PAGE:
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How It's Made


Katie Auckland

on 12 January 2014

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Transcript of How It's Made

by: Katie Auckland
What Is Glass?
Glass is a hard, brittle transparent material that is mostly comprised of silica sand. Its chemical formula is SiO2. Silica sand has a very high melting point of 1700 degrees Celsius. Its state at this melting point has the consistency of syrup on a cold winters day. A silica molecule has one silicon atom as its center with 1 oxygen atom branching off of each of the 4 corners. Silica is negatively charged and its chemical formula is SiO4. The simplest form of silica has a tetrahedral pyramid shape, which is symmetrical. Silica, in it's crystalline form is Quartz.
Coloured Glass: A Brief History
Early glass received its colour from impurities that were present when the glass was formed. For instance "black bottle glass" formerly found in 17th Century England, is dark green-brown in colour. It was dark due to iron impurities in the sand when it was formed as well as sulphur arriating from the hot coal used to melt the glass. However sometimes glass is purposely coloured by adding minerals and purified metal salts.
Some of the most popular types of glass are Uranium Glass and Ruby Glass.
Invented in the 1930's, Uranium Glass is made by adding uranium oxide. This allows the glass to appear green in colour and glow under ultraviolet light.
Uranium Glass
Ruby Glass
Ruby Glass
Ruby Glass was invented in 1679. When gold chloride was added, it gave the glass a beautiful red colour.
Silica Molecules
Sometimes you may want to remove colour to have clear glass. Whether or not you want it to be dyed a different colour. Decolorizers can be used to precipitate out the sulphur and iron compounds. Manganese dioxide and cerium oxide are common decolorizers.

Special Effects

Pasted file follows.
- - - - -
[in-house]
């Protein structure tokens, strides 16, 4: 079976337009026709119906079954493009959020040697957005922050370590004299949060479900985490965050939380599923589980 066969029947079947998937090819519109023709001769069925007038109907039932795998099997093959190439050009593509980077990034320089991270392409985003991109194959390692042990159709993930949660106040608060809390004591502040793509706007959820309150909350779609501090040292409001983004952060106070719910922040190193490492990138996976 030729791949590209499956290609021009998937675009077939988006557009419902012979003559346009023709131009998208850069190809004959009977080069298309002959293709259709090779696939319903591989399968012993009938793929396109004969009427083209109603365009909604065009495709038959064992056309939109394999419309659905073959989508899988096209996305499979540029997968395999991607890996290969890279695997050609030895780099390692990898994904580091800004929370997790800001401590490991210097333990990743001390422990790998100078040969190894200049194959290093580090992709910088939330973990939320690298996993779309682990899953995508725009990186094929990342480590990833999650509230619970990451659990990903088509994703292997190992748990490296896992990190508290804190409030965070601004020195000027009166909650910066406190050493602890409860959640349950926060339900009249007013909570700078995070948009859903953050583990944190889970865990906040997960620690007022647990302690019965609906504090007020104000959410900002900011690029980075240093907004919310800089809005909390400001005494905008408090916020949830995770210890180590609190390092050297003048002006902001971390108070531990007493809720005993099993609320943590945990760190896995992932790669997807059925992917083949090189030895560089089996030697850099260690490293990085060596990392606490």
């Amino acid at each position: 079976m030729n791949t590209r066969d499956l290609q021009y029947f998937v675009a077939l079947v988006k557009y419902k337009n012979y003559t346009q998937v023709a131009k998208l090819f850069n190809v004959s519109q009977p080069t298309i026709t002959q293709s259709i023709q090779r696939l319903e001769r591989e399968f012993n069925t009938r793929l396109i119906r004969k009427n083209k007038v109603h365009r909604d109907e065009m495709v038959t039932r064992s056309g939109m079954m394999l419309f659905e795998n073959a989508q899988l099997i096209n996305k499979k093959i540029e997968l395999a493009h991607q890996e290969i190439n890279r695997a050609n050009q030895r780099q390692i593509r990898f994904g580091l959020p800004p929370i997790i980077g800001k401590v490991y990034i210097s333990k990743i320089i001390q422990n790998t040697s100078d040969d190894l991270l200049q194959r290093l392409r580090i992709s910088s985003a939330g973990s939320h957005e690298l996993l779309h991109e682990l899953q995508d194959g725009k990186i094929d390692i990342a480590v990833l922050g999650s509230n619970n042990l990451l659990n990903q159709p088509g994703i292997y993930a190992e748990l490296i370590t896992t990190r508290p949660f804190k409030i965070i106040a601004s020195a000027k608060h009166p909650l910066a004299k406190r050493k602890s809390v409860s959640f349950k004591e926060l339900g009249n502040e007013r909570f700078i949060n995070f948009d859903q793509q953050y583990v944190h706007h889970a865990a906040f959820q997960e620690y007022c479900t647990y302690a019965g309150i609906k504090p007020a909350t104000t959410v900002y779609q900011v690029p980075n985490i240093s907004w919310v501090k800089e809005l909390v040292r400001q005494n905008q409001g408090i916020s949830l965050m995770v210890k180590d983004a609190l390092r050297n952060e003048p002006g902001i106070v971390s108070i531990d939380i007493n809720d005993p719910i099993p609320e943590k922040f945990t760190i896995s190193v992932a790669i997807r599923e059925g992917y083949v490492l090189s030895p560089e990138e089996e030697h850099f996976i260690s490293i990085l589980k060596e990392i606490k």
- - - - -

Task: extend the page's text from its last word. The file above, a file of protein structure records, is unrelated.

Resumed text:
Special Effects
Pressing, blowing,drawing and casting.
There are multiple special effects which can be added to glass that affect its tint and overall appearance. For instance, iridescent glass more commonly known as iris glass, is created by adding metal compounds to the glass to make it iridescent. In addition, this effect can also be produced by spraying the glass' surface with either lead chloride or stannous chloride and reheating it. When the sunlight hits old glass, it can appear iridescent from the reflection striking the different layers of worn out glass.
Iridescent "Iris" Glass
Dichronic glass appears iridescent when viewed at different angles. This effect is creating by placing multiple thin layers of colloidal metal (e.g., silver and gold) particles precipitated in the glass. Dichronic glass can also be made from oxides of metals such as titanium,aluminum or magnesium. this creates the illusion of a particular transmitted colour and a completely different reflected colour. Typically, the metals are coated with either a thin layer of clear glass or quartz to protect it from chipping and oxidization. The finished glass can have anywhere from 30-50 layers of these materials but all the layers together may be about 760 to 890nm.
Glass Pigments
Dichronic Glass
There are 8 factors which are taken into consideration when producing coloured glass:
1. The temperature of the melt/batch
2. The temperature of reheat during working of the glass
3. The duration of the melt/batch
4. The time and temperature rates at different stages
5. The type of colorant being used
6. The concentration of colorant
7. The furnace atmosphere
8. The number of times the same glass is melted. The more times it is melted, the darker the colour in the finished product.

The same element but in different compounds will cause different colours. For example, when iron oxide (FeO) in the form of ferrous iron is added, the glass will have a blue-green tint. However when the iron is at a state of higher oxidation, such as ferric iron, a yellow-green tint it produced. Small amounts of sodium nitrate is added to batches to ensure that any iron impurities are in its ferric state.
Properties of Glass
Glass is a hard, fragile substance. Most often it is found in a transparent form. It is mainly made up of Sand, soda ash, and limestone which bond together at high temperatures. They are cooled rapidly and form the crystalline-like substance we know as glass.
In its solid state glass, is non-malleable. It is brittle near its freezing point and soft near its melting point. Different types of glass melt at different melting points. Some have a melting point as low as 500 degrees Celsius and others at 1800 degrees Celsius. Standard soda lime glass has a melting point of around 1500 degrees Celsius.
In conclusion, glass itself has changed over time. There are now more efficient ways to produce it. Colouring glass is an art that has been around for centuries. However using silica sand to make glass has been a ingredient that will stick around for years to come.
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